Comic book writer/editor Mark Gruenwald was not a great fan of updating origins:

"...What do I think of the idea of playing with the backstory for the sake of updating it? To tell you the truth, I'm of two minds. I believe heroes' origin stories are often the weakest, most preposterous aspects of their mythos and are best gotten through with as best as you can and then brought up as little as possible. In this frame of mind, updating an origin is as desirable as giving a public exhibition of one's underwear. The other half of my brain tells me that characters are intimately defined by the forces surrounding their origins, and for truly great characters the origins should be considered clay to be molded by gifted storytellers rather than a brittle, rigid stone tablet."

I'm reminded of a review on Fabian Nicieza & Steve Rude's mini-series Spider-Man: Lifeline. The critic enjoyed Rude's artwork but wished that instead of Lifeline - a story about Spider-Man battling super villains over a mystical clay tablet (huh!) - Rude had drawn a retelling of Spider-Man's origin instead. Then and now it strikes me as a ridiculous declaration. Are we readers so comfortable with the familiar and hostile to the unknown that we don't want new stories, just the same old ones in a new package? Spider-Man's origin is a good one, but it hardly needs to be retold for the sake of every artist with a flare for dynamic figures. It should be enough that Rude is an excellent artist who draws an interesting Spider-Man. Heck, it should be enough that Rude draws comics, be it Spider-Man, Nexus or the Moth.

I think our "fascination" with origin stories has something to do with the tale's familiarity. This was the success of the film Batman Begins, taking advantage of our already knowing the beats of the story so that we get excited at the mere suggestion of Batman's costume. The anticipation of seeing Bruce Wayne dress up as Batman for the first time is more exhilarating than actually seeing Batman in action. Beyond the origin story, you find uncharted territory. There are supporting characters and villains who have relationships to be established with the hero, but there is a perception - real or imagined - that the audience is less interested with each installment. Thus, before the audience's interest has completely depleted, you must go back to the beginning and regain their attention with something familiar, yet different.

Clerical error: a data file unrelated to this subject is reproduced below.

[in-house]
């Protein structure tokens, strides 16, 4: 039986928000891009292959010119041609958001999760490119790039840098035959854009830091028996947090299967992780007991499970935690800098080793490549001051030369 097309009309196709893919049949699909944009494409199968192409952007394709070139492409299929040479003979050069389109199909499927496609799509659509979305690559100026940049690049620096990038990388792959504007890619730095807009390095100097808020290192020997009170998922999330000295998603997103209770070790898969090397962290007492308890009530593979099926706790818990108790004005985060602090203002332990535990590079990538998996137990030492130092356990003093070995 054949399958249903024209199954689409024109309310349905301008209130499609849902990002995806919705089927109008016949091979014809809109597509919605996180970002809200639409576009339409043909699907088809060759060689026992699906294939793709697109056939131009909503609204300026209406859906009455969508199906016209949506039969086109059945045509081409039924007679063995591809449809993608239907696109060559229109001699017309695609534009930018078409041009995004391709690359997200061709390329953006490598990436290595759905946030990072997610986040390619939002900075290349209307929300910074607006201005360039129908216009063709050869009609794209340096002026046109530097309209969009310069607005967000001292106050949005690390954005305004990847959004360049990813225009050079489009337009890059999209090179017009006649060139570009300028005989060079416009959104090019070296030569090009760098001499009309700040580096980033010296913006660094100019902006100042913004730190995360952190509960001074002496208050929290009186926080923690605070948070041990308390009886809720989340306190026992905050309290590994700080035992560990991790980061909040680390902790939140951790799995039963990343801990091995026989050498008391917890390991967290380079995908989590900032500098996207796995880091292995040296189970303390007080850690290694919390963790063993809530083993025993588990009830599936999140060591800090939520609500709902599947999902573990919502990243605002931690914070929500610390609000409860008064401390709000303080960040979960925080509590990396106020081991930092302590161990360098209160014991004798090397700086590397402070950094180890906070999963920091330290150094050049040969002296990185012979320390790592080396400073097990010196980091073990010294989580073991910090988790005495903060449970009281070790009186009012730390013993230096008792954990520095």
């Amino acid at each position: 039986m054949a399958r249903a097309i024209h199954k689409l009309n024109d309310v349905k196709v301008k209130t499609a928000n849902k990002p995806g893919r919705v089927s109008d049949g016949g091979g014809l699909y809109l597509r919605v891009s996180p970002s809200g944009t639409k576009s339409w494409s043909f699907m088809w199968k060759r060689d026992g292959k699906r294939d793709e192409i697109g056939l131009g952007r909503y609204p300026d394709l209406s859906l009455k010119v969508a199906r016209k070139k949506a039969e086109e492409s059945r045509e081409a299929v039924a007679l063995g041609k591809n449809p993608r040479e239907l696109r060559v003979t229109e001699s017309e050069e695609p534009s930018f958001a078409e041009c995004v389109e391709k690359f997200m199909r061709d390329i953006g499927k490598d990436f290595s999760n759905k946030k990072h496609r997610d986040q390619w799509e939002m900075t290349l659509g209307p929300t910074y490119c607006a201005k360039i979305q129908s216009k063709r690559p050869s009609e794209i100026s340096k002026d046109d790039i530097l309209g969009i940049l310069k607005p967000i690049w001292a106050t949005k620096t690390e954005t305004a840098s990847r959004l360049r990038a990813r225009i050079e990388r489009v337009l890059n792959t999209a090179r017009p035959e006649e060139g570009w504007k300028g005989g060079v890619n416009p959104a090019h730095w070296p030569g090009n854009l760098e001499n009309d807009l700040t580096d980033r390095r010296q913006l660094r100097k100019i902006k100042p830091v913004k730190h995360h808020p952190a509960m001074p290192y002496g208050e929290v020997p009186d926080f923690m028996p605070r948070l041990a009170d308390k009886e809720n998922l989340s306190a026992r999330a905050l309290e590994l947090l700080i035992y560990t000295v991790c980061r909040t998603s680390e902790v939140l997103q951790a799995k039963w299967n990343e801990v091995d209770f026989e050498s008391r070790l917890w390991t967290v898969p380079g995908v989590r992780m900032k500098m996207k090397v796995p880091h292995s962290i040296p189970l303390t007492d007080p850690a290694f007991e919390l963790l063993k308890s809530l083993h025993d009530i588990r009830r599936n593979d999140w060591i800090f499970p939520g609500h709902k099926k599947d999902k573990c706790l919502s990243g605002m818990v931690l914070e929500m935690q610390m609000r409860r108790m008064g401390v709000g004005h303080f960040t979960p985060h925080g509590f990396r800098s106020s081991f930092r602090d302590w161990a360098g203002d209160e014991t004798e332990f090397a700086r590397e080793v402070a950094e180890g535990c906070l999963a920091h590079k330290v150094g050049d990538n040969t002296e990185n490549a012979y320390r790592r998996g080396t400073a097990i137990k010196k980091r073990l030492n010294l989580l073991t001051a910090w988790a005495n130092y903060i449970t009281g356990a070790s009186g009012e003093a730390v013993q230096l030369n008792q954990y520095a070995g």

This happens a lot, not only in the film adaptations, but the comics themselves. There's the constant effort to regain waning readers by either upping the ante (see Wildstorm's 2007 World's End event), starting from scratch (see Wildstorm's 2006 Worldstorm reboot) or upping the ante again (see Wildstorm's 2008 Armageddon event). I think the principle has something to do with the audience's love for the comics. When creators promote a "shocking new direction," they hope you'll feel the property is threatened and needs your love and support; when the creators promote "back to basics," they hope you'll believe they share your love.

I've read some rebooted origins that I really liked; I've read many more that left me cold. But ultimately, I enjoy stories in media res. That's how it was for me as a child reading comics, never knowing a hero's backstory. It didn't matter that I read Spider-Man comics for years before learning his origin in his television show, knowing his origin was not necessary in the month-to-month adventures he embarked on. I appreciate knowing a hero's origin in the long view, but as guy who buys a lot of comics every week, I most enjoy a gripping adventure yarn that takes the hero somewhere new, takes some risks and keeps me yearning for the next installment. Comic books have infinite possibilities; the finite world of origin stories need not dominate.


Nitz the Bloody said...

This is a great essay. I should also note that there are several series, fondly remembered by pop culture, that hold off on the origin story until later. For example, Buffy didn't actually show any of the the protagonist's pre-Sunnydale life until Season Two ( leaving only the basics from the infamous film to explain ), Preacher didn't explain Jesse's horrible childhood until its tenth issue, and Final Fantasy VII didn't get to Cloud's backstory with Sephiroth until after the first few hours ( and later explained that Cloud's memories of his origin were fake ).

Kat Howard said...

Fabulous essay. And I'm glad to know I'm not the only one who was flummoxed. I was feeling a bit like "Comics: You're doing it wrong."

Jannalou said...

I don't think it's possible to do comics "wrong," if that's any consolation. :)